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Ann Allergy Asthma Immunol. 2006 Dec;97(6):759-60.

Pectin anaphylaxis and possible association with cashew allergy.

Author information

1
Division of Clinical Immunology and Allergy, Childrens Hospital Los Angeles, Department of Pediatrics, Keck School of Medicine, University of Southern California, Los Angeles, California 90027, USA. rferdman@chla.usc.edu

Abstract

BACKGROUND:

Inhalation of pectin has been identified as a cause of occupational asthma. However, allergic reactions to orally ingested pectin have not been reported.

OBJECTIVES:

To describe a child with pectin-induced food anaphylaxis and to discuss its possible relationship to cashew allergy.

METHODS:

A 3 1/2-year-old boy developed anaphylaxis once after eating cashews and later after eating a pectin-containing fruit "smoothie." He also has a history of generalized pruritus after eating grapefruit. Skin tests or radioallergosorbent tests (RASTs) were performed to pectin and other suspected food allergens.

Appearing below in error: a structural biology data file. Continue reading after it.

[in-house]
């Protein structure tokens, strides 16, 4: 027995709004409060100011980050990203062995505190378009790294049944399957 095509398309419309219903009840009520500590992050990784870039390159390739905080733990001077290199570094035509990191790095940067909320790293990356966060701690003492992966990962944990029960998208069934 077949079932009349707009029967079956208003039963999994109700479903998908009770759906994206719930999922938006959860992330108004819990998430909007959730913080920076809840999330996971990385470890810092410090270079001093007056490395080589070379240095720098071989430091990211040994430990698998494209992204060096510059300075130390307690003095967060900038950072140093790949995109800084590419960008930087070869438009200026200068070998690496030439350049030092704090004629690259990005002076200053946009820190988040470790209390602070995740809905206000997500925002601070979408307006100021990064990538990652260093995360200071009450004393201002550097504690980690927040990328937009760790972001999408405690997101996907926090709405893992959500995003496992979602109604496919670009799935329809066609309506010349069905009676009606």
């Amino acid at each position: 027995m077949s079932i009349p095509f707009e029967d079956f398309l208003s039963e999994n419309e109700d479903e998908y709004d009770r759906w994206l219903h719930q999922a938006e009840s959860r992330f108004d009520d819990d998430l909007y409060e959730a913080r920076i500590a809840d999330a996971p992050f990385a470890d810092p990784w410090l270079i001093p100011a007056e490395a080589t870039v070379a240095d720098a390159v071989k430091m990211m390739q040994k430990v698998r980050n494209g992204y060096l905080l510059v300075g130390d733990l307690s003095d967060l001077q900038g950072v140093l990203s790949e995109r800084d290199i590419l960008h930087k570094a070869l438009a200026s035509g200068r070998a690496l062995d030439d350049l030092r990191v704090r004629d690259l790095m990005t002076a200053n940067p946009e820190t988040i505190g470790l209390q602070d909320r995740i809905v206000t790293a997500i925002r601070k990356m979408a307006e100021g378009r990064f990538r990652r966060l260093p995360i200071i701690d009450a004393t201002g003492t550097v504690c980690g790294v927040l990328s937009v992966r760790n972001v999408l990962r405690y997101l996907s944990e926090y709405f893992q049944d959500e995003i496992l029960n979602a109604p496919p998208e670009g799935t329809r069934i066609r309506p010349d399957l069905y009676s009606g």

RESULTS:

The child had a positive skin prick test reaction to pectin and a high RAST reaction to cashew and pistachio. He had a low-level positive RAST reaction to grapefruit. Results of allergy tests for the other potential food allergens were negative. The pectin in the smoothie was confirmed to be of citrus origin. Review of previous case reports of pectin-induced occupational asthma revealed several patients with allergies to and cross-reactivity with cashew.

CONCLUSIONS:

Ingestion, not only inhalation, of pectin can cause hypersensitivity reactions. Cashew, and possibly pistachio, allergy may be associated with pectin allergy, and the possibility of pectin allergy should be considered in cashew- or pistachio-allergic patients who have unexplained allergic reactions.

PMID:
17201234
DOI:
10.1016/S1081-1206(10)60966-0
[Indexed for MEDLINE]

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